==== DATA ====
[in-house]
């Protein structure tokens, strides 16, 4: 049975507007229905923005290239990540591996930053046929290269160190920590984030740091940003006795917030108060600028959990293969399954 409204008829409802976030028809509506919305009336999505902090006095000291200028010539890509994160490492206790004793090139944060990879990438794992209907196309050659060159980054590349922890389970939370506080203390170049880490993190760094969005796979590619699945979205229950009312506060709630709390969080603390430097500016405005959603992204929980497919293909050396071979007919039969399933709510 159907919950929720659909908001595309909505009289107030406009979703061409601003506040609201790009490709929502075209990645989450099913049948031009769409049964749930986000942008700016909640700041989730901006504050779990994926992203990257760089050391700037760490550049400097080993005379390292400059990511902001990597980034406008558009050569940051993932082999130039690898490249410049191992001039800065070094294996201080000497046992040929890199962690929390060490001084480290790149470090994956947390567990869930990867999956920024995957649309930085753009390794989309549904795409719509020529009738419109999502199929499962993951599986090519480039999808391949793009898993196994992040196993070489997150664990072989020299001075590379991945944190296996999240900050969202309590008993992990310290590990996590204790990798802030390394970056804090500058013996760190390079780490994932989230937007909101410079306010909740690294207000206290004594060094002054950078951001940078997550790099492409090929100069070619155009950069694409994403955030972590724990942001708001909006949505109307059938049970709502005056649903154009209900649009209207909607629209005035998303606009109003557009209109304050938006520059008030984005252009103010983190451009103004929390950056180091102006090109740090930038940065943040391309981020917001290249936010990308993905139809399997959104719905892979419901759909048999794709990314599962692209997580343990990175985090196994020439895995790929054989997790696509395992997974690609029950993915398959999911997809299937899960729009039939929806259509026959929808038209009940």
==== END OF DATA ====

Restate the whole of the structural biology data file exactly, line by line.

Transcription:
[in-house]
């Protein structure tokens, strides 16, 4: 049975507007229905923005290239990540591996930053046929290269160190920590984030740091940003006795917030108060600028959990293969399954 409204008829409802976030028809509506919305009336999505902090006095000291200028010539890509994160490492206790004793090139944060990879990438794992209907196309050659060159980054590349922890389970939370506080203390170049880490993190760094969005796979590619699945979205229950009312506060709630709390969080603390430097500016405005959603992204929980497919293909050396071979007919039969399933709510 159907919950929720659909908001595309909505009289107030406009979703061409601003506040609201790009490709929502075209990645989450099913049948031009769409049964749930986000942008700016909640700041989730901006504050779990994926992203990257760089050391700037760490550049400097080993005379390292400059990511902001990597980034406008558009050569940051993932082999130039690898490249410049191992001039800065070094294996201080000497046992040929890199962690929390060490001084480290790149470090994956947390567990869930990867999956920024995957649309930085753009390794989309549904795409719509020529009738419109999502199929499962993951599986090519480039999808391949793009898993196994992040196993070489997150664990072989020299001075590379991945944190296996999240900050969202309590008993992990310290590990996590204790990798802030390394970056804090500058013996760190390079780490994932989230937007909101410079306010909740690294207000206290004594060094002054950078951001940078997550790099492409090929100069070619155009950069694409994403955030972590724990942001708001909006949505109307059938049970709502005056649903154009209900649009209207909607629209005035998303606009109003557009209109304050938006520059008030984005252009103010983190451009103004929390950056180091102006090109740090930038940065943040391309981020917001290249936010990308993905139809399997959104719905892979419901759909048999794709990314599962692209997580343990990175985090196994020439895995790929054989997790696509395992997974690609029950993915398959999911997809299937899960729009039939929806259509026959929808038209009940």